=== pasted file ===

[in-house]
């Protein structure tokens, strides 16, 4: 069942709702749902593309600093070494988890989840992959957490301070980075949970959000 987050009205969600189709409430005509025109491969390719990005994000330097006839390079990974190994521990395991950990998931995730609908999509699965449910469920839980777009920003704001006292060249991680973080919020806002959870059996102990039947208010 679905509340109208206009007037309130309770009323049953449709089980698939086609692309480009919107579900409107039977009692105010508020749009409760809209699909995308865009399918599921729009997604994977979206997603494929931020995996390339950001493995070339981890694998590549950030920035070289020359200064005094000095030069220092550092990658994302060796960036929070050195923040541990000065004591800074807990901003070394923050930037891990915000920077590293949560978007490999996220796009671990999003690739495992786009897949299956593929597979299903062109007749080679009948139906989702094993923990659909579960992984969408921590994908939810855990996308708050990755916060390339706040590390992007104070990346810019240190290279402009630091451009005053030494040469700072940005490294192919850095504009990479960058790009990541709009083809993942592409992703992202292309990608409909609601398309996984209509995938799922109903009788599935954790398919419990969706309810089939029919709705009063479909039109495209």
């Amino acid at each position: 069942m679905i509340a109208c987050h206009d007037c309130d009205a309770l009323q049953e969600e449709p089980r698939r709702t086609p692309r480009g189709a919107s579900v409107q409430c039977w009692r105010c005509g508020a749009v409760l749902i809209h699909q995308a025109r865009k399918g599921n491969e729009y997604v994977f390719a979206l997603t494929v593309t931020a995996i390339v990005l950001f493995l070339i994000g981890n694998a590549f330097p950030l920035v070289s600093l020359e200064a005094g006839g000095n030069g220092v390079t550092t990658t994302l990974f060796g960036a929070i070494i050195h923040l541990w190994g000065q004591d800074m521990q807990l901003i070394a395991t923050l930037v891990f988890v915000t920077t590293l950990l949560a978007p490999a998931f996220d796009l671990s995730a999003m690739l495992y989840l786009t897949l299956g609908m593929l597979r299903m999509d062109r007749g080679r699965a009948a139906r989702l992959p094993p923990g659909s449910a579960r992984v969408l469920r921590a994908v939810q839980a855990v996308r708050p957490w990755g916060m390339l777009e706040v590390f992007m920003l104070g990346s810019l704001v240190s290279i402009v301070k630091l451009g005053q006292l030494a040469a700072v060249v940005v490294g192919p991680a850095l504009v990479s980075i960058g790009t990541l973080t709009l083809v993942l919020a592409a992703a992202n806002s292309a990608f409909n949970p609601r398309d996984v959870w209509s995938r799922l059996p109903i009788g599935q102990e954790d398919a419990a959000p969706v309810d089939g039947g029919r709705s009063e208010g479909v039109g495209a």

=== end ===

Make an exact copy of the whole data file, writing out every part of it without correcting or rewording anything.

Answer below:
[in-house]
């Protein structure tokens, strides 16, 4: 069942709702749902593309600093070494988890989840992959957490301070980075949970959000 987050009205969600189709409430005509025109491969390719990005994000330097006839390079990974190994521990395991950990998931995730609908999509699965449910469920839980777009920003704001006292060249991680973080919020806002959870059996102990039947208010 679905509340109208206009007037309130309770009323049953449709089980698939086609692309480009919107579900409107039977009692105010508020749009409760809209699909995308865009399918599921729009997604994977979206997603494929931020995996390339950001493995070339981890694998590549950030920035070289020359200064005094000095030069220092550092990658994302060796960036929070050195923040541990000065004591800074807990901003070394923050930037891990915000920077590293949560978007490999996220796009671990999003690739495992786009897949299956593929597979299903062109007749080679009948139906989702094993923990659909579960992984969408921590994908939810855990996308708050990755916060390339706040590390992007104070990346810019240190290279402009630091451009005053030494040469700072940005490294192919850095504009990479960058790009990541709009083809993942592409992703992202292309990608409909609601398309996984209509995938799922109903009788599935954790398919419990969706309810089939029919709705009063479909039109495209």
């Amino acid at each position: 069942m679905i509340a109208c987050h206009d007037c309130d009205a309770l009323q049953e969600e449709p089980r698939r709702t086609p692309r480009g189709a919107s579900v409107q409430c039977w009692r105010c005509g508020a749009v409760l749902i809209h699909q995308a025109r865009k399918g599921n491969e729009y997604v994977f390719a979206l997603t494929v593309t931020a995996i390339v990005l950001f493995l070339i994000g981890n694998a590549f330097p950030l920035v070289s600093l020359e200064a005094g006839g000095n030069g220092v390079t550092t990658t994302l990974f060796g960036a929070i070494i050195h923040l541990w190994g000065q004591d800074m521990q807990l901003i070394a395991t923050l930037v891990f988890v915000t920077t590293l950990l949560a978007p490999a998931f996220d796009l671990s995730a999003m690739l495992y989840l786009t897949l299956g609908m593929l597979r299903m999509d062109r007749g080679r699965a009948a139906r989702l992959p094993p923990g659909s449910a579960r992984v969408l469920r921590a994908v939810q839980a855990v996308r708050p957490w990755g916060m390339l777009e706040v590390f992007m920003l104070g990346s810019l704001v240190s290279i402009v301070k630091l451009g005053q006292l030494a040469a700072v060249v940005v490294g192919p991680a850095l504009v990479s980075i960058g790009t990541l973080t709009l083809v993942l919020a592409a992703a992202n806002s292309a990608f409909n949970p609601r398309d996984v959870w209509s995938r799922l059996p109903i009788g599935q102990e954790d398919a419990a959000p969706v309810d089939g039947g029919r709705s009063e208010g479909v039109g495209a």